An Iowa man accused Old Navy of racial profiling him as he was shopping in the store Tuesday, according to a Facebook post.

James Conley III, took to Facebook Tuesday and shared his story. The post garnered over 13,000 likes and 114,000 shares on the social media site. The Old Navy store, located at 6805 Mills Civic Parkway in West Des Moines, reopened Thursday after it temporarily closed its doors following the alleged incident, the Des Moines Register reported.

"I was accused that I didn't pay for my blue bubble jacket that I got for Christmas that I wore into the store," Conley wrote. "As I was checking out to purchase some hoodies, I was asked if I wanted to also purchase the jacket that I was wearing."

Conley claimed an employee questioned if the jacket he wore belonged to him. Conley assured the coat was a gift and that he had it upon entering the store. That’s when the store manager, identified in the post as Beau Carter, said that "anytime someone wears Old Navy clothing they have to always scan that customers clothing to ensure that it was previously purchased"

Conley asserted that the employees singled him out because of his ethnicity and that white customers who had on "identical" Old Navy apparel hadn’t received the same treatment. Conely said he asked the District Manager to play back the store surveillance cameras to prove he had walked in with the merchandise.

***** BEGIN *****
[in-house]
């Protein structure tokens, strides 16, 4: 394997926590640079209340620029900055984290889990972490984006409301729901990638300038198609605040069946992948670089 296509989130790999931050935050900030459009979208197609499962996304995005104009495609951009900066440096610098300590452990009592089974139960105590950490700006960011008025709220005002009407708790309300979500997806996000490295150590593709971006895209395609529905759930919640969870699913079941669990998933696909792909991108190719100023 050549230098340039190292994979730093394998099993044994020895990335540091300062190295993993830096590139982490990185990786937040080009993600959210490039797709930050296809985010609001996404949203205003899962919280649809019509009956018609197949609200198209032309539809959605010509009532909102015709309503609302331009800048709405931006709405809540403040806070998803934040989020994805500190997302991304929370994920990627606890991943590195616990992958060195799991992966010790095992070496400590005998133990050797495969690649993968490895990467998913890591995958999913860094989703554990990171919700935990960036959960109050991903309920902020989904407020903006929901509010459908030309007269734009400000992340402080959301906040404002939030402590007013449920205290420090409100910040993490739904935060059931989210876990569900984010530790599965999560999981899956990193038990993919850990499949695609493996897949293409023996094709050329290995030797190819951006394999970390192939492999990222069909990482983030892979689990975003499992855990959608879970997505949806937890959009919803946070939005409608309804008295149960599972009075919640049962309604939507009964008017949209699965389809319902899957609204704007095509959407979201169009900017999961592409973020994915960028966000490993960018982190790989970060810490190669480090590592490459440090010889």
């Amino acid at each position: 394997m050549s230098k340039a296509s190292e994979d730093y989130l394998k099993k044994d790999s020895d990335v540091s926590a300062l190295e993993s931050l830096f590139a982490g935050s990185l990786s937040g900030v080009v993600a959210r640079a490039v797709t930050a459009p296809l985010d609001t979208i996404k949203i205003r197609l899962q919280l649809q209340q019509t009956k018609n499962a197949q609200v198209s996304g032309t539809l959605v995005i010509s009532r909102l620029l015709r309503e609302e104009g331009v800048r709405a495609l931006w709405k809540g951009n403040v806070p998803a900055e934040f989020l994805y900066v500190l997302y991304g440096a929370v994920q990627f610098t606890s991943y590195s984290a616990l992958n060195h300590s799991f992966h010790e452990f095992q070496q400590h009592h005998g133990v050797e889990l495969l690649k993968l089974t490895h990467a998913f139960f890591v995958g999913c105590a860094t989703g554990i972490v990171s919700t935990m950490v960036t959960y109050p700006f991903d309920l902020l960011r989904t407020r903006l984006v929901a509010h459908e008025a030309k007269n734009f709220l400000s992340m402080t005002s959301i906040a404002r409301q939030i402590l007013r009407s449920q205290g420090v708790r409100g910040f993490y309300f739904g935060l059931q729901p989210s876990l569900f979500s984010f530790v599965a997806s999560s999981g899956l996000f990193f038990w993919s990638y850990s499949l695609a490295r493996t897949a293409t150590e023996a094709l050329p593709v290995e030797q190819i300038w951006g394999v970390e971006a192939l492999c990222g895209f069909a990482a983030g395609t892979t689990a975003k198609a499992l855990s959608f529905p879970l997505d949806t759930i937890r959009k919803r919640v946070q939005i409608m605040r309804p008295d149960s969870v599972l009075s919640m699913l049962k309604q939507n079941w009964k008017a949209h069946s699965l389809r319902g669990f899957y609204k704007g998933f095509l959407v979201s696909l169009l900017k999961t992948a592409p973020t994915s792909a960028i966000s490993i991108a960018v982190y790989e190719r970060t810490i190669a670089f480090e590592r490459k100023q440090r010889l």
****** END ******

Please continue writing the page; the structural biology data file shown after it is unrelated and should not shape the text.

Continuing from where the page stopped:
Liz Nunan, a spokesperson for Old Navy, released a statement regarding the matter.

"We are a company made up of diverse people — from all backgrounds and cultures," Nunan wrote, according to Des Moines Register. "We encourage diversity in thought, celebrate diversity in each other and demand tolerance and inclusion, always."

Gap Inc, which owns Old Navy, also released a statement regarding a "zero tolerance policy" on racial profiling of any kind.

"Gap is committed to ensuring that all shoppers, guests, and employees are treated with respect and dignity and are free from unreasonable searches, profiling, and discrimination of any kind in our store," the document said. "The participation by employees in such activities or the failure to report such instances of which they have knowledge is a violation of company policy. Employees who violate the company’s prohibition on profiling will be subject to disciplinary action, up to and including termination of employment. Gap strictly prohibits unreasonable searches and/or the profiling of customers by any employee."

Local civil rights attorney Thomas Newkirk pointed out that the video Conley took was not a good reflection of the company’s practices and standards.

"(Conley) has what’s called a denial of service case," Newkirk said, according to KCCI. "He could file a claim with the Iowa Civil Rights Act."